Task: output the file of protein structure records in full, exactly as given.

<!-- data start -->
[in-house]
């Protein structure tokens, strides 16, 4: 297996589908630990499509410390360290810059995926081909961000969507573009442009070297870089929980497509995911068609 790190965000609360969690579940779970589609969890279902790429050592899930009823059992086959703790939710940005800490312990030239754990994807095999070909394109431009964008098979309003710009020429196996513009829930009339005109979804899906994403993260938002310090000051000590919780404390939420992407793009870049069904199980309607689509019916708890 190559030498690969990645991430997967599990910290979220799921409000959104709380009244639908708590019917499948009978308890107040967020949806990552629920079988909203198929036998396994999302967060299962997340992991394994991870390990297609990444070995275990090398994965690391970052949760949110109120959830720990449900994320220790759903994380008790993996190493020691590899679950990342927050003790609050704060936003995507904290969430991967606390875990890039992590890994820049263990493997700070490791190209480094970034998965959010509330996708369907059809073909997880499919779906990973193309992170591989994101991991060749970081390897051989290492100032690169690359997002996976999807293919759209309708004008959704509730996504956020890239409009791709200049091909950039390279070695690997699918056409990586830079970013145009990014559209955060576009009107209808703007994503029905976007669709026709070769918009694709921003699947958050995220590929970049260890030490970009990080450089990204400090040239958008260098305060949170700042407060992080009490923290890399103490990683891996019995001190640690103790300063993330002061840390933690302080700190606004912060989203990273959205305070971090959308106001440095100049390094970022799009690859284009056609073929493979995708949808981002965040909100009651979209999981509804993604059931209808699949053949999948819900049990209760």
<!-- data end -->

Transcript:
[in-house]
């Protein structure tokens, strides 16, 4: 297996589908630990499509410390360290810059995926081909961000969507573009442009070297870089929980497509995911068609 790190965000609360969690579940779970589609969890279902790429050592899930009823059992086959703790939710940005800490312990030239754990994807095999070909394109431009964008098979309003710009020429196996513009829930009339005109979804899906994403993260938002310090000051000590919780404390939420992407793009870049069904199980309607689509019916708890 190559030498690969990645991430997967599990910290979220799921409000959104709380009244639908708590019917499948009978308890107040967020949806990552629920079988909203198929036998396994999302967060299962997340992991394994991870390990297609990444070995275990090398994965690391970052949760949110109120959830720990449900994320220790759903994380008790993996190493020691590899679950990342927050003790609050704060936003995507904290969430991967606390875990890039992590890994820049263990493997700070490791190209480094970034998965959010509330996708369907059809073909997880499919779906990973193309992170591989994101991991060749970081390897051989290492100032690169690359997002996976999807293919759209309708004008959704509730996504956020890239409009791709200049091909950039390279070695690997699918056409990586830079970013145009990014559209955060576009009107209808703007994503029905976007669709026709070769918009694709921003699947958050995220590929970049260890030490970009990080450089990204400090040239958008260098305060949170700042407060992080009490923290890399103490990683891996019995001190640690103790300063993330002061840390933690302080700190606004912060989203990273959205305070971090959308106001440095100049390094970022799009690859284009056609073929493979995708949808981002965040909100009651979209999981509804993604059931209808699949053949999948819900049990209760």